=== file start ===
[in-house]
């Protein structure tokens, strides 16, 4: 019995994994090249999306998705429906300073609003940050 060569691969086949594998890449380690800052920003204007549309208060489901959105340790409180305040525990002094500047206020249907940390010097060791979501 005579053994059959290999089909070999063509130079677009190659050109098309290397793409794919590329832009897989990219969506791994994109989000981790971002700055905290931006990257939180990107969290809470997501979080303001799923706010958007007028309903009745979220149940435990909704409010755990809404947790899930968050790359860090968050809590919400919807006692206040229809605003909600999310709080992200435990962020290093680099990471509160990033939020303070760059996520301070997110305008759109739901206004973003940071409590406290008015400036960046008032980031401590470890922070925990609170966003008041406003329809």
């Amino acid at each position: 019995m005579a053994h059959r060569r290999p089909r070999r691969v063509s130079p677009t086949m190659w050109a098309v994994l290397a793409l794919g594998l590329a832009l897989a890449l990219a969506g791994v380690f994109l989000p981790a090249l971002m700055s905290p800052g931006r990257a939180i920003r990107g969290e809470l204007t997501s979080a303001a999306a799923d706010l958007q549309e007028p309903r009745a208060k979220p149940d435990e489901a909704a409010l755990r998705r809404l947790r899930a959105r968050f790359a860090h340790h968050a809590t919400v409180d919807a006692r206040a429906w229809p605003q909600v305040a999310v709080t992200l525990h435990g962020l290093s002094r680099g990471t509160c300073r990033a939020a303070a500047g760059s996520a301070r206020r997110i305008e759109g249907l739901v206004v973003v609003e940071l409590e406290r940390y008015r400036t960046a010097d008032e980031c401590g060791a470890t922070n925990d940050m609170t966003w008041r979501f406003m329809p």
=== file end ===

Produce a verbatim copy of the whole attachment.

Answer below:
[in-house]
């Protein structure tokens, strides 16, 4: 019995994994090249999306998705429906300073609003940050 060569691969086949594998890449380690800052920003204007549309208060489901959105340790409180305040525990002094500047206020249907940390010097060791979501 005579053994059959290999089909070999063509130079677009190659050109098309290397793409794919590329832009897989990219969506791994994109989000981790971002700055905290931006990257939180990107969290809470997501979080303001799923706010958007007028309903009745979220149940435990909704409010755990809404947790899930968050790359860090968050809590919400919807006692206040229809605003909600999310709080992200435990962020290093680099990471509160990033939020303070760059996520301070997110305008759109739901206004973003940071409590406290008015400036960046008032980031401590470890922070925990609170966003008041406003329809």
């Amino acid at each position: 019995m005579a053994h059959r060569r290999p089909r070999r691969v063509s130079p677009t086949m190659w050109a098309v994994l290397a793409l794919g594998l590329a832009l897989a890449l990219a969506g791994v380690f994109l989000p981790a090249l971002m700055s905290p800052g931006r990257a939180i920003r990107g969290e809470l204007t997501s979080a303001a999306a799923d706010l958007q549309e007028p309903r009745a208060k979220p149940d435990e489901a909704a409010l755990r998705r809404l947790r899930a959105r968050f790359a860090h340790h968050a809590t919400v409180d919807a006692r206040a429906w229809p605003q909600v305040a999310v709080t992200l525990h435990g962020l290093s002094r680099g990471t509160c300073r990033a939020a303070a500047g760059s996520a301070r206020r997110i305008e759109g249907l739901v206004v973003v609003e940071l409590e406290r940390y008015r400036t960046a010097d008032e980031c401590g060791a470890t922070n925990d940050m609170t966003w008041r979501f406003m329809p």